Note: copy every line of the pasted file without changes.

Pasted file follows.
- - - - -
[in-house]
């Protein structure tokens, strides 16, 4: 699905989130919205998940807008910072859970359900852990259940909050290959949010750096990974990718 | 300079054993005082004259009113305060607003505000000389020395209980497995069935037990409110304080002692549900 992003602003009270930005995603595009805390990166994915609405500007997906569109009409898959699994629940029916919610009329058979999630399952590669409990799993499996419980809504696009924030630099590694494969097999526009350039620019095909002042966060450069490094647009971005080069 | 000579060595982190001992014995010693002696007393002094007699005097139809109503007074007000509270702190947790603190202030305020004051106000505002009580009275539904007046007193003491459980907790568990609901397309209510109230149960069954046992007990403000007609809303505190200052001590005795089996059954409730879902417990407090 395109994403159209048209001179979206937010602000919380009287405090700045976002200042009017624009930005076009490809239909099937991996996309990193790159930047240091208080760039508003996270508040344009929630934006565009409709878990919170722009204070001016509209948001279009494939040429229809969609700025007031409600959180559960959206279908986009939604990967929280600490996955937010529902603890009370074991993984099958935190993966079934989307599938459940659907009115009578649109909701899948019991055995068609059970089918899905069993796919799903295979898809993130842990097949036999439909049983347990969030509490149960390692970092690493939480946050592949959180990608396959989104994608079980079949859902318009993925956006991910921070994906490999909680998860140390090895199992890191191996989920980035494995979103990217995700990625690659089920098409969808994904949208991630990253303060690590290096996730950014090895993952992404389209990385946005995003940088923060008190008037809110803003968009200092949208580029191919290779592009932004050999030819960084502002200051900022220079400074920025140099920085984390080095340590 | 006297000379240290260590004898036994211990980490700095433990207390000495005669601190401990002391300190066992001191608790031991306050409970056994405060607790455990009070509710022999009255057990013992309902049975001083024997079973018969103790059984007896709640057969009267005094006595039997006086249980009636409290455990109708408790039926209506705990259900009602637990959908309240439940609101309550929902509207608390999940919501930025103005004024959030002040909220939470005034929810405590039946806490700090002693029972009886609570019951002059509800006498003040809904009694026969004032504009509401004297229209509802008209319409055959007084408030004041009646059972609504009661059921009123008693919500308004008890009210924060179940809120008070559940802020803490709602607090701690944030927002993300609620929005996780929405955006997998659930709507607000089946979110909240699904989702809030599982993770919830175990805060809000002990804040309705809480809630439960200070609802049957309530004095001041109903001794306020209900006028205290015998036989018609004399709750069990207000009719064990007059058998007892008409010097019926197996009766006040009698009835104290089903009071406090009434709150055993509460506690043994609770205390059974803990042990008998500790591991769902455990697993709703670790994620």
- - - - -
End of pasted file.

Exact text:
[in-house]
């Protein structure tokens, strides 16, 4: 699905989130919205998940807008910072859970359900852990259940909050290959949010750096990974990718 | 300079054993005082004259009113305060607003505000000389020395209980497995069935037990409110304080002692549900 992003602003009270930005995603595009805390990166994915609405500007997906569109009409898959699994629940029916919610009329058979999630399952590669409990799993499996419980809504696009924030630099590694494969097999526009350039620019095909002042966060450069490094647009971005080069 | 000579060595982190001992014995010693002696007393002094007699005097139809109503007074007000509270702190947790603190202030305020004051106000505002009580009275539904007046007193003491459980907790568990609901397309209510109230149960069954046992007990403000007609809303505190200052001590005795089996059954409730879902417990407090 395109994403159209048209001179979206937010602000919380009287405090700045976002200042009017624009930005076009490809239909099937991996996309990193790159930047240091208080760039508003996270508040344009929630934006565009409709878990919170722009204070001016509209948001279009494939040429229809969609700025007031409600959180559960959206279908986009939604990967929280600490996955937010529902603890009370074991993984099958935190993966079934989307599938459940659907009115009578649109909701899948019991055995068609059970089918899905069993796919799903295979898809993130842990097949036999439909049983347990969030509490149960390692970092690493939480946050592949959180990608396959989104994608079980079949859902318009993925956006991910921070994906490999909680998860140390090895199992890191191996989920980035494995979103990217995700990625690659089920098409969808994904949208991630990253303060690590290096996730950014090895993952992404389209990385946005995003940088923060008190008037809110803003968009200092949208580029191919290779592009932004050999030819960084502002200051900022220079400074920025140099920085984390080095340590 | 006297000379240290260590004898036994211990980490700095433990207390000495005669601190401990002391300190066992001191608790031991306050409970056994405060607790455990009070509710022999009255057990013992309902049975001083024997079973018969103790059984007896709640057969009267005094006595039997006086249980009636409290455990109708408790039926209506705990259900009602637990959908309240439940609101309550929902509207608390999940919501930025103005004024959030002040909220939470005034929810405590039946806490700090002693029972009886609570019951002059509800006498003040809904009694026969004032504009509401004297229209509802008209319409055959007084408030004041009646059972609504009661059921009123008693919500308004008890009210924060179940809120008070559940802020803490709602607090701690944030927002993300609620929005996780929405955006997998659930709507607000089946979110909240699904989702809030599982993770919830175990805060809000002990804040309705809480809630439960200070609802049957309530004095001041109903001794306020209900006028205290015998036989018609004399709750069990207000009719064990007059058998007892008409010097019926197996009766006040009698009835104290089903009071406090009434709150055993509460506690043994609770205390059974803990042990008998500790591991769902455990697993709703670790994620």